Restart the Maven process to download this new dependency and add it to the classpath.

If you navigate to http://localhost:8080 in your browser, you will see a basic authentication dialog. The command line will yield similar results.

    "error": "Unauthorized",
    "message": "Full authentication is required to access this resource",
    "path": "/",
    "status": 401,
    "timestamp": 1502437281185

The Spring Security starter creates a default user with username “user” and a password that changes every time you start the application. You can find this password in your terminal, similar to the one below.

Using default security password: 103c55b4-2760-4830-9bca-a06a87d384f9

Change the user’s password so it’s the same every time by adding the following to src/main/resources/

security.user.password=kotlin is fun!

After the change, verify that this HTTPie command works.

$ http --auth user:'kotlin is fun!' localhost:8080
HTTP/1.1 200
Cache-Control: no-cache, no-store, max-age=0, must-revalidate
Content-Type: application/json;charset=UTF-8
Date: Fri, 11 Aug 2017 07:47:10 GMT
Expires: 0
Pragma: no-cache
Strict-Transport-Security: max-age=31536000 ; includeSubDomains
Transfer-Encoding: chunked
X-Content-Type-Options: nosniff
X-Frame-Options: DENY
X-XSS-Protection: 1; mode=block
        "id": 1,
        "text": "Note 1"
        "id": 2,
        "text": "Note 2"
        "id": 3,
        "text": "Note 3"

The reason you don’t see the user property in the JSON above is because I added a @JsonIgnore annotation to the Note class.

import com.fasterxml.jackson.annotation.JsonIgnore

data class Note(@Id @GeneratedValue var id: Long? = null,
                var text: String? = null,
                @JsonIgnore var user: String? = null)

To automatically add the username to a note when it’s created, add a RepositoryEventHandler that is invoked before creating the record.

class AddUserToNote {

    fun handleCreate(note: Note) {
        val username: String =  SecurityContextHolder.getContext().getAuthentication().name
        println("Creating note: $note with user: $username")
        note.user = username

After adding the handler, saving your files, and waiting for your API to restart, you’ll be able to run the following commands with wild success.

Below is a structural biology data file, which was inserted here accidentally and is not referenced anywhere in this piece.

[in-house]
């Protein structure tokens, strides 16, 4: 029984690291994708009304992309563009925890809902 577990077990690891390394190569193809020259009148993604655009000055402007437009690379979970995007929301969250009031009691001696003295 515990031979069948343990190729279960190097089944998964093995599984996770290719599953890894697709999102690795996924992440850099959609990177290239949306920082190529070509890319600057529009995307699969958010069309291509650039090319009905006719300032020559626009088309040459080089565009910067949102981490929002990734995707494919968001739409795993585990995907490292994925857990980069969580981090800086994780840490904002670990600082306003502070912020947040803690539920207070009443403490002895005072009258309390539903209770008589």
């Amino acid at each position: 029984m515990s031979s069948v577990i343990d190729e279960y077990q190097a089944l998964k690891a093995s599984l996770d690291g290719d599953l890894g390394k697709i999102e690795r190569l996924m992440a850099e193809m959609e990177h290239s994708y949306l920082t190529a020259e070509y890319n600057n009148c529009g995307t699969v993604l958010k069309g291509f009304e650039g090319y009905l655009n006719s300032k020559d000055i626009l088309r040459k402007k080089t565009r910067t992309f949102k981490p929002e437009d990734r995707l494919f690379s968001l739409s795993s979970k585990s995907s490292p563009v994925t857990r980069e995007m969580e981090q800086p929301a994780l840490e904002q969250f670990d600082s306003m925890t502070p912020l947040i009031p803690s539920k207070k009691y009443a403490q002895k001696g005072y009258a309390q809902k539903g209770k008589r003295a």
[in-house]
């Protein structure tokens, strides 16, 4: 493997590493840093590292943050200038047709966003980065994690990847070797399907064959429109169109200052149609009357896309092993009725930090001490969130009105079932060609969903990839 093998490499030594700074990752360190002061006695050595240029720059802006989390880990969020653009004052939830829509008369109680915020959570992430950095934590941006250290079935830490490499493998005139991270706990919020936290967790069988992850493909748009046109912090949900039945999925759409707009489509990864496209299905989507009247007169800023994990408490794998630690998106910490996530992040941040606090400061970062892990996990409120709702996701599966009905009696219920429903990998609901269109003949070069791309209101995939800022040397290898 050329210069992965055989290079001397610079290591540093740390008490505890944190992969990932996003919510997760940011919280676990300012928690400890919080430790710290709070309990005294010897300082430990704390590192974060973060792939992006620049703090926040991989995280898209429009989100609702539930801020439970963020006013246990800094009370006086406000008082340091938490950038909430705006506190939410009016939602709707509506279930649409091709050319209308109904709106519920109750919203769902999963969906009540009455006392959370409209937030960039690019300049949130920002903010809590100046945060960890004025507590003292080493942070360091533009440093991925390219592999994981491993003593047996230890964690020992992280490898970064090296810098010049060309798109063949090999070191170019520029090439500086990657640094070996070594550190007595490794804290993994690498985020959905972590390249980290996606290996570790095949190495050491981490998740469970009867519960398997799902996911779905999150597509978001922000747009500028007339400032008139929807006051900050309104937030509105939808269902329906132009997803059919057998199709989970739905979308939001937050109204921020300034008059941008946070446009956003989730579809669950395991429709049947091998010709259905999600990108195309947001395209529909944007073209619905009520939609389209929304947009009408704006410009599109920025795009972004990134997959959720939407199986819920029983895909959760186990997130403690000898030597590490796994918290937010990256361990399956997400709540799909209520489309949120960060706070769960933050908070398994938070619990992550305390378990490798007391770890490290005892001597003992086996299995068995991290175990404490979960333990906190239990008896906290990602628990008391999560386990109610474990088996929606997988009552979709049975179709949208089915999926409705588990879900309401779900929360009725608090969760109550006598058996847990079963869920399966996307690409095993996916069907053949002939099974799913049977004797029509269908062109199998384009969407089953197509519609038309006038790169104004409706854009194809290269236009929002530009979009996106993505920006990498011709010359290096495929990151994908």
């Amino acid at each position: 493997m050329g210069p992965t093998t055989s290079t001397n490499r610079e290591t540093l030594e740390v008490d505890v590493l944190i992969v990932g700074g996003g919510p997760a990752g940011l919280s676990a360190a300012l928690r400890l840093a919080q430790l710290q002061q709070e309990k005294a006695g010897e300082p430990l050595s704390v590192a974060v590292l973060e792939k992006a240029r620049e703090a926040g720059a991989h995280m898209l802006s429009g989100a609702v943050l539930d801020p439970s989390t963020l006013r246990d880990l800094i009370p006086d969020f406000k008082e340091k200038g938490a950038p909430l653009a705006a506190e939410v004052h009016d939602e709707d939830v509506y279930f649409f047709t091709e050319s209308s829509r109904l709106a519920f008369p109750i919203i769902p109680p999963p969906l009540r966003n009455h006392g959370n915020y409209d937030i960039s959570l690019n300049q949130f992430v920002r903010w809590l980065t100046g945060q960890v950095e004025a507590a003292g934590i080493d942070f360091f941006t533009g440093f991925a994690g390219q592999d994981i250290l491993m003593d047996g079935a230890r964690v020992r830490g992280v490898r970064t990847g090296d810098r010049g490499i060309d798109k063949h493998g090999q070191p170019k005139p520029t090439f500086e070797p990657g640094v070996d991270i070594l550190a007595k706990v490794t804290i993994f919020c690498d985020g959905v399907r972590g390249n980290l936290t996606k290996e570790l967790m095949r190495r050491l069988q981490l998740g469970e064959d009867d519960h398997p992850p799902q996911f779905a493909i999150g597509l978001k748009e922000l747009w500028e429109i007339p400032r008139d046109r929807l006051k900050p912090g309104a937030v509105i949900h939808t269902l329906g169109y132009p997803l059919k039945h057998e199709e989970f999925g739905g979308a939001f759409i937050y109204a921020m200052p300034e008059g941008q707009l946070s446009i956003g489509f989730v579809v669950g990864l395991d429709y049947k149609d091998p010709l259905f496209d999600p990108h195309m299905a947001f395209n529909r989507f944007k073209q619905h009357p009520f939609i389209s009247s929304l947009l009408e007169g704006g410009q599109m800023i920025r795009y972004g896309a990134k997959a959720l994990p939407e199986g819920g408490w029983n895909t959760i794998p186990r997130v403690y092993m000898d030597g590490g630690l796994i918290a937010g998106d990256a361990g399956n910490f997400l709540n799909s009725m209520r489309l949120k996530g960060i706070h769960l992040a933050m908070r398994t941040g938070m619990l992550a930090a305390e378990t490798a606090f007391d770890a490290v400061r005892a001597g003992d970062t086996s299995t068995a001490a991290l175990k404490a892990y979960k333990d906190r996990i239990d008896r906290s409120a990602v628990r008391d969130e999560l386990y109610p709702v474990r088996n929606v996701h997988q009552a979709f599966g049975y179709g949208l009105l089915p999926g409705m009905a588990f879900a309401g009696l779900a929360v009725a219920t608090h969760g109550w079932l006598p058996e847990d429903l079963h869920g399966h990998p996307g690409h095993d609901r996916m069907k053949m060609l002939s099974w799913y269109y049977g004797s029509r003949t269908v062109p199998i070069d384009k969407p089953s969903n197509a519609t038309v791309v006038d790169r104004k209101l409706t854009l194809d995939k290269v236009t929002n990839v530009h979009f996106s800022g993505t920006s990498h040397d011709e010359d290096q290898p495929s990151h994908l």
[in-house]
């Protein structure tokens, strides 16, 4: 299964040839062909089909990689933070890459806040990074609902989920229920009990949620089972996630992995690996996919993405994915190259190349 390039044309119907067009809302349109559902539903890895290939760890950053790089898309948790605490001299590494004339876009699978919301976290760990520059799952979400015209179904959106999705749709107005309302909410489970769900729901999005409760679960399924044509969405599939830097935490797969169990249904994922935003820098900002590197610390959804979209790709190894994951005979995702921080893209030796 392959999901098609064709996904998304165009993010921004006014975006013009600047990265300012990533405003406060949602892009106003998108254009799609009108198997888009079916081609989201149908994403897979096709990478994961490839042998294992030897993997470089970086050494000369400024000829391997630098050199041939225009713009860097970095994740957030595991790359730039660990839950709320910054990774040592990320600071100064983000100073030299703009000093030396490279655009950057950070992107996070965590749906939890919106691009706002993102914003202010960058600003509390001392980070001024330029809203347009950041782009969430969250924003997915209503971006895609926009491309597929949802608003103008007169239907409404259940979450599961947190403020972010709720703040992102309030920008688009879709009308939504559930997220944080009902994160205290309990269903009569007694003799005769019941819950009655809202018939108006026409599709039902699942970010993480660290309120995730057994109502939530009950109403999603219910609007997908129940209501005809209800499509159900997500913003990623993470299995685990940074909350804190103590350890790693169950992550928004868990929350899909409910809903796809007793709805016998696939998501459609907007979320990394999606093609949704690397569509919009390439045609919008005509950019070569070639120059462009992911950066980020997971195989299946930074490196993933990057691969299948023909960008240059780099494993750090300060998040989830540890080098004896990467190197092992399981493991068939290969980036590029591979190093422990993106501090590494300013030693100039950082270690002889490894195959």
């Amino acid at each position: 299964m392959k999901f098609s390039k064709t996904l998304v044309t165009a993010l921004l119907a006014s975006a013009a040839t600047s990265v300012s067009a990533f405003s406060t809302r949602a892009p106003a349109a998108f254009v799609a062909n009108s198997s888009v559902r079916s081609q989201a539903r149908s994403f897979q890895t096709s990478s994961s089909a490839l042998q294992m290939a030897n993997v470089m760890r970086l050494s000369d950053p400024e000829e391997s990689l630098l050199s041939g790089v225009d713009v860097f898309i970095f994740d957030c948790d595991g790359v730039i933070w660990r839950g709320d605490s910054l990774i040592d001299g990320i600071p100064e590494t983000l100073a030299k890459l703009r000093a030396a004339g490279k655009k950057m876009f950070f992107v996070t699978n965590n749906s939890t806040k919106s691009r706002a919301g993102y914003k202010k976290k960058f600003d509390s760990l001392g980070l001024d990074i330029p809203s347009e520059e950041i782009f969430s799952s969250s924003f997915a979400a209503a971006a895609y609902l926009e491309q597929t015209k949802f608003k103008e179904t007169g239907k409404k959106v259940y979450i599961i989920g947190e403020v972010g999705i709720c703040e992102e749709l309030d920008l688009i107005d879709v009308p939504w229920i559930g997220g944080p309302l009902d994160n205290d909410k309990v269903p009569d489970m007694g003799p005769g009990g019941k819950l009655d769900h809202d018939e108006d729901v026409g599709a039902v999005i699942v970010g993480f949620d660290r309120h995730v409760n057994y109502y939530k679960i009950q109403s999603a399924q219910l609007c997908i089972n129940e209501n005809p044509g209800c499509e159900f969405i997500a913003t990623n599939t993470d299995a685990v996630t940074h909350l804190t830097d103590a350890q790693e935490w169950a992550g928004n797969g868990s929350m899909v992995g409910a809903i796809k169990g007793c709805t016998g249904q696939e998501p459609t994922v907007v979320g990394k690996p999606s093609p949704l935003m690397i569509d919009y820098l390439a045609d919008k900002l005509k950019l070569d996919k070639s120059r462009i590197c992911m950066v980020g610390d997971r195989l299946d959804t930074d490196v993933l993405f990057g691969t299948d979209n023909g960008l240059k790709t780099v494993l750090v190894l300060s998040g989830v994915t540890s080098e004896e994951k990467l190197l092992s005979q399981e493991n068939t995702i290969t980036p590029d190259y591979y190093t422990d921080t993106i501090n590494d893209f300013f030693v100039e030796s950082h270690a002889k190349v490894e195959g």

http --auth user:'kotlin is fun!' POST localhost:8080/notes text='Note 4'
http --auth user:'kotlin is fun!' PUT localhost:8080/notes/4 text='Remember the Milk!'
http --auth user:'kotlin is fun!' DELETE localhost:8080/notes/4

Your API works and is locked down, but you still only have one user. Rather than spending time setting up database tables and encrypting passwords, you can use Okta’s APIs to manage, authenticate, and authorize your users securely. To get started with Okta, sign up for a free-forever developer account.

The Okta Spring Boot Starter

Okta provides a Spring Boot starter that integrates with Spring Security and its OAuth 2.0 support. Replace the Spring Security starter with the Okta Spring Security starter.


You’ll also need to upgrade the OAuth library used by Spring Security to the latest version.


After modifying your pom.xml, configure it with your Okta settings.

Add an Authorization Server

Log in to your Okta account and click the Admin button in the top right. Navigate to Security > API in the top menu and click on the Add Authorization Server button. Use a name and audience that works for you. For example, I chose:

  • Name: My AS
  • Audience: people-of-earth


Copy and paste the Issuer URL and audience values into


The Okta Spring Security starter expects you to have a custom claim called groups. Define a custom claim with these values:

  • Name: groups
  • Value Type: Groups